Of course he didn't want to follow Potter, of course he didn't care that Potter was leaving or where Potter was going. But there was something else in Draco's head, something driving him forward, something like: good, food, protector, good, strong, warm, safe, good, and so on. It was incomprehensible and even more than that, appalling.

Thinking about it later, Draco realized he might very well have displayed some canine instincts before that. The Surrey sisters with the pigtails, for instance. He never would have thought being their pet was a good idea had he been in his right mind.

Nor would he have begged.

Nor would a Malfoy ever eat out of the rubbish.

As if!

During these other instances, though, Draco had excused his own bizarre behavior because he'd been exhausted, starved, and suffering. But he knew no matter how much he was put out, he would never, ever, willingly follow Potter. Which meant something was compelling him some of the time that wasn't himself. Something that wasn't human.

Outside the shop, Potter sensed Draco following. "Go on," he shouted. "Get."

It was the Dog Brain that made Draco lunge toward Potter and press into his legs as he Disapparated. They Side-Alonged to Grimmauld Place.

And that was how Draco became Potter's pet.




After Pansy, Millie and Greg came to hire Potter to find Draco Malfoy—well, Pansy and Millie came for that; Greg apparently came to pet the dog—Potter got to work.

And brought Draco with him.

Really, it was almost as if he knew who Draco was.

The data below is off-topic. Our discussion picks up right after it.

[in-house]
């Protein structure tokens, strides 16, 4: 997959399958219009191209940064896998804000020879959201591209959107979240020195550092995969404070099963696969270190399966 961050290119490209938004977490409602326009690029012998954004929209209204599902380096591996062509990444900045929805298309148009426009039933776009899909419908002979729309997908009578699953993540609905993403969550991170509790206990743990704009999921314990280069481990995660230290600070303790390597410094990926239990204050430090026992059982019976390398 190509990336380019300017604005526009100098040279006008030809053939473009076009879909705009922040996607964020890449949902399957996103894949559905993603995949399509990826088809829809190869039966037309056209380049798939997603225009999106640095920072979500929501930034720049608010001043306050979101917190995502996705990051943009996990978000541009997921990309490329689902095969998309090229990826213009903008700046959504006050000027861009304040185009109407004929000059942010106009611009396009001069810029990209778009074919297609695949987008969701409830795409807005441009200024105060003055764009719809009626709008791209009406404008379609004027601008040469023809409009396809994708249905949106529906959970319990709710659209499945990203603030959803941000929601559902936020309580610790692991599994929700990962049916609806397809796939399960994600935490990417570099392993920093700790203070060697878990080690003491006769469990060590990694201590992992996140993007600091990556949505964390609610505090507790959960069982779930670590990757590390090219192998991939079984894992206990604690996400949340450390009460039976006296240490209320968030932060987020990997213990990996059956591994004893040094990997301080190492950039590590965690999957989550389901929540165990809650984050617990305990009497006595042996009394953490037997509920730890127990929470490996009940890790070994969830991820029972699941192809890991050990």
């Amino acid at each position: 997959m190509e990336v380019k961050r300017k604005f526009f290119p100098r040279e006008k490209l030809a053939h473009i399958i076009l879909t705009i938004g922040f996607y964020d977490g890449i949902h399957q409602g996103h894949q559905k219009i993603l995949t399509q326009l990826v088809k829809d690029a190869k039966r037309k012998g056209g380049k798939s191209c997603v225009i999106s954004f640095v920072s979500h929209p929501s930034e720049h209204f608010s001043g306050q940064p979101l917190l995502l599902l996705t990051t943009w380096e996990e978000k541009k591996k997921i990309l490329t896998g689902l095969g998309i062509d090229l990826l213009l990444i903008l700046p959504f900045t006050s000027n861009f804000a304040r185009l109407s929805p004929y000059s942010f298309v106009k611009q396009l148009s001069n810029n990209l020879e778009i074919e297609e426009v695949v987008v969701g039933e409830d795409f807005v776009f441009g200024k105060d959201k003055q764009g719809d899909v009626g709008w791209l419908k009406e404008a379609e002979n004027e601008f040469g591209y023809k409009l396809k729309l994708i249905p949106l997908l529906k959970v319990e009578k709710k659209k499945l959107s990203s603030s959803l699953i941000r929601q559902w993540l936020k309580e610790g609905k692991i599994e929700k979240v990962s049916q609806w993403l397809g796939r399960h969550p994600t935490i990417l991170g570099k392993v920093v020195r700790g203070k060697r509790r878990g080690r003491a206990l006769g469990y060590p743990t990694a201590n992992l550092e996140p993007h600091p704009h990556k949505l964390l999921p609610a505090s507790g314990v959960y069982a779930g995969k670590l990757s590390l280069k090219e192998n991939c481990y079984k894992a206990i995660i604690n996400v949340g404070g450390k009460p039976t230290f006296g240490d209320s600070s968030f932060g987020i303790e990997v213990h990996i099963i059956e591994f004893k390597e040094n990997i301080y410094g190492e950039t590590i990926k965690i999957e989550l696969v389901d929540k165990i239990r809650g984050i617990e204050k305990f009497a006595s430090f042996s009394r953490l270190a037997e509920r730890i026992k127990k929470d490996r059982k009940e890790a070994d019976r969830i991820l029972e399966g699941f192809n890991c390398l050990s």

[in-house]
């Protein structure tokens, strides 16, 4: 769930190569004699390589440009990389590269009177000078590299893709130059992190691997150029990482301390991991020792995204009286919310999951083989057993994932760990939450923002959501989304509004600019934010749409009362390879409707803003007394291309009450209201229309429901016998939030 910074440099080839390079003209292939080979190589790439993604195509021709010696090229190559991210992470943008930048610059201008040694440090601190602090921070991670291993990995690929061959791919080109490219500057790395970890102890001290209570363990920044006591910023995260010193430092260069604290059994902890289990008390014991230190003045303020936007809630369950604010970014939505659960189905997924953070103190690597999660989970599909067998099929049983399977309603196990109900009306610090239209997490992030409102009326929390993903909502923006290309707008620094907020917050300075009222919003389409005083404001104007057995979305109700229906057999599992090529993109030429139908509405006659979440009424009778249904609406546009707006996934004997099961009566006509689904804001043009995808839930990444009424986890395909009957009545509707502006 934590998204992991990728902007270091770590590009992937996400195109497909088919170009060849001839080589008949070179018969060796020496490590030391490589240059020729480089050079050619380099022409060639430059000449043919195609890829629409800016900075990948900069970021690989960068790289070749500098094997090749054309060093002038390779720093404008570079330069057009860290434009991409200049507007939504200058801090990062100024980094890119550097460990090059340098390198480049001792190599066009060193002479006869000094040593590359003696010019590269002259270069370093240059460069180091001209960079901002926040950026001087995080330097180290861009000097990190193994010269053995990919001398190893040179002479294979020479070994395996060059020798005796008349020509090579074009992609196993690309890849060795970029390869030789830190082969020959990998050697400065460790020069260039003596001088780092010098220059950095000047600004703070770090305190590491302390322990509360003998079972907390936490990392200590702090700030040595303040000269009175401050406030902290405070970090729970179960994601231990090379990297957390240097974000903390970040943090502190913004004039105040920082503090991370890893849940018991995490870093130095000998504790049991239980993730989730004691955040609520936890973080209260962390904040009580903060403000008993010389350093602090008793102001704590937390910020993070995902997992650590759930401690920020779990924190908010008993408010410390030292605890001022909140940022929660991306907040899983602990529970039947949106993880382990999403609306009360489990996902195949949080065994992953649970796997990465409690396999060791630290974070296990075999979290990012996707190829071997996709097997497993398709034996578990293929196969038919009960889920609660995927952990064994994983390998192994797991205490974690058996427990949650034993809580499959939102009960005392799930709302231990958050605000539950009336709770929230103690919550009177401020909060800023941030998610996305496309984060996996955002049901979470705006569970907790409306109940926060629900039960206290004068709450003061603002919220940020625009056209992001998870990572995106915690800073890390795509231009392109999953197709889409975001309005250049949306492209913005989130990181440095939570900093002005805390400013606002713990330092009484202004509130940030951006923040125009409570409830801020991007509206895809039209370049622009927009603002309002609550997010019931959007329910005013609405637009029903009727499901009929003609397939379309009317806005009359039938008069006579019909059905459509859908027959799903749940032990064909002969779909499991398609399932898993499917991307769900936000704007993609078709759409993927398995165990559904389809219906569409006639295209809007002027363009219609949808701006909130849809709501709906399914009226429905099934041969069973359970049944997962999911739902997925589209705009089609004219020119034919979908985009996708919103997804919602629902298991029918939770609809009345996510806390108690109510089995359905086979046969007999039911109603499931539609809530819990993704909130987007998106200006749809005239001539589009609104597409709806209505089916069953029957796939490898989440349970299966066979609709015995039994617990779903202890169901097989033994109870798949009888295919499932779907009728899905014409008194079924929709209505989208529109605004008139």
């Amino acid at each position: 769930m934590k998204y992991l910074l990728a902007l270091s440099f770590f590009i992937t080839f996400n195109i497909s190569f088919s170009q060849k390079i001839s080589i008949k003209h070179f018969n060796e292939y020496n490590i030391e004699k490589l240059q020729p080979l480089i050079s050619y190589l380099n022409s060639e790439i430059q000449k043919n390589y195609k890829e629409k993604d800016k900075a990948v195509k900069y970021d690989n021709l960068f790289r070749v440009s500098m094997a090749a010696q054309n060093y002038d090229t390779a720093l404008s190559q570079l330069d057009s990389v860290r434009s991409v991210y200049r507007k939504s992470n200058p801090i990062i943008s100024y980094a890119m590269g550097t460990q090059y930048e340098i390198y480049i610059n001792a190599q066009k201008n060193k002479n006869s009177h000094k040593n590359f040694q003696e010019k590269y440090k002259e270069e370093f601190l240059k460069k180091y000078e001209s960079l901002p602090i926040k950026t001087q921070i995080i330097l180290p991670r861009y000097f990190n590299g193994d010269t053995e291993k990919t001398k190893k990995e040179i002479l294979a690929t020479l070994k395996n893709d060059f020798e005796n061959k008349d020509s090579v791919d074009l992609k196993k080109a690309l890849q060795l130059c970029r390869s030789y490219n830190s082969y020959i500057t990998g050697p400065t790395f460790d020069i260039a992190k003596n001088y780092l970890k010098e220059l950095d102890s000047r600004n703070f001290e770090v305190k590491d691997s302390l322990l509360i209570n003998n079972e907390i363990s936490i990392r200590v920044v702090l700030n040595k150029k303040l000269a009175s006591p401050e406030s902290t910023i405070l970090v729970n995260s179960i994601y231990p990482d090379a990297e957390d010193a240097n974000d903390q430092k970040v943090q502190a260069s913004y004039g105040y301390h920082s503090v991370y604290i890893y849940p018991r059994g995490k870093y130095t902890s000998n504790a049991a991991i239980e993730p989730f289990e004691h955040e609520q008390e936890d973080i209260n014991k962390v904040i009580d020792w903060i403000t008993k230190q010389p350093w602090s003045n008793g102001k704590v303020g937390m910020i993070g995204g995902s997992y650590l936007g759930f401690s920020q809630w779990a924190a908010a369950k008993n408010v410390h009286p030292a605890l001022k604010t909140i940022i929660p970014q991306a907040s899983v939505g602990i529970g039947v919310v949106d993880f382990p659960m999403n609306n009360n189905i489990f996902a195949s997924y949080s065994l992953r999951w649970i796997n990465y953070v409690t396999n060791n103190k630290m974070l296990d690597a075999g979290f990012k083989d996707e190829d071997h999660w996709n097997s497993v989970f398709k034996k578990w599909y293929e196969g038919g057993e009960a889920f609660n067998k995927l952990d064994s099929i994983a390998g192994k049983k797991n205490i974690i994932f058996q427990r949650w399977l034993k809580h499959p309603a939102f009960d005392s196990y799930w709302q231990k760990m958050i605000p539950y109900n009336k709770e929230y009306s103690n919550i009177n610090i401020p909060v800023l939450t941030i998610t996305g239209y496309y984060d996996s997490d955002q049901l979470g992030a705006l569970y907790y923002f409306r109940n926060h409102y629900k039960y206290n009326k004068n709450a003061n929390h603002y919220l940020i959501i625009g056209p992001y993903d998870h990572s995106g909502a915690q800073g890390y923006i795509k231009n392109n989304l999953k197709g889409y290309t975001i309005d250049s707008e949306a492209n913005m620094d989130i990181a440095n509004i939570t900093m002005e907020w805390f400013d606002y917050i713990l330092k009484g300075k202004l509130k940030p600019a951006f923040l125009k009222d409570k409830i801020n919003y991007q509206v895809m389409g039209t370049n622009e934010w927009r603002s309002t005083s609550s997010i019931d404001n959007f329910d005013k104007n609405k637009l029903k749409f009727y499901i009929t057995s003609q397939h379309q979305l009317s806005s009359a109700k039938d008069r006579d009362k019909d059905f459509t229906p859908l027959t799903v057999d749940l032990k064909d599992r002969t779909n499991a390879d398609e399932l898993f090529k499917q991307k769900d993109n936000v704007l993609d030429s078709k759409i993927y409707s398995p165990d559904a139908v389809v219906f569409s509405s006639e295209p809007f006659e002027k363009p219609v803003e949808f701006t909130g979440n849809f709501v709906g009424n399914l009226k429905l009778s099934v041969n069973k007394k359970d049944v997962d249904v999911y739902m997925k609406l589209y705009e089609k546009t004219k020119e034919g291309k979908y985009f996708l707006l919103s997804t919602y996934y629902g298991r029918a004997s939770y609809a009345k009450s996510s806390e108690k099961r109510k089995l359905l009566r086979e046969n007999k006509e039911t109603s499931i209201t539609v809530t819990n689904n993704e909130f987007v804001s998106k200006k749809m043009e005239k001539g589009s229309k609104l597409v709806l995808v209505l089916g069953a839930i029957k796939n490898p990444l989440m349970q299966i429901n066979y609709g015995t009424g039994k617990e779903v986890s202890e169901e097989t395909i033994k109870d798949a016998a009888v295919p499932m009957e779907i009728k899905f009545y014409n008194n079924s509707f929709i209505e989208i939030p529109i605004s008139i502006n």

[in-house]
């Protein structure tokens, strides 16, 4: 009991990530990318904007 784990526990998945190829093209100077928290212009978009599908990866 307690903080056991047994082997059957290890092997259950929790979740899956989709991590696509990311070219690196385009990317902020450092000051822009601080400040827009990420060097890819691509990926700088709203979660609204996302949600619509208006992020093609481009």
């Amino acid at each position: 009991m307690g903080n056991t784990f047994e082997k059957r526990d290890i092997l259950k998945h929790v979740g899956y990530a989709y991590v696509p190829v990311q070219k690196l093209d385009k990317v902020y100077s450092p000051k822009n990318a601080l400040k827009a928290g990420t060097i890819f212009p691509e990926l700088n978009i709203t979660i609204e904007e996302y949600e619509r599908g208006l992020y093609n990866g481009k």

Draco was suspicious. He was even more suspicious when Potter took him to a car, and expected him to get in. Draco had learned on his trip to London that cars were awful, horrible, and stupid. They honked like geese, and he had had enough of his avian motif.

Potter said they were going to a dark place where they wouldn't be seen.

Potter was going to murder him.

Draco's suspicion increased.

Then they were going to watch a house for hours and hours while sitting in a car, with nothing to do but suspiciously sniff the binoculars. Potter cheerily explained, "It's called a stake out."

Draco's suspicion knew no bounds. He had to know who Draco was. He had never liked Draco, and there was that time in the bathroom with the Sectumsempra.

Potter was going to murder him with boredom.

Then they were outside in the night air and Potter was driving like he flew, a maniac. Draco wasn't sure what to think of that, until the window on his side magically opened. It was Muggle magic, Draco supposed, seeing Potter's hand moving out the corner of his eye. Muggles used buttons instead of wands, which bespoke some kind of disgusting mechanism to make things work instead of the beauty of mysticism, but Draco hardly had time to consider that.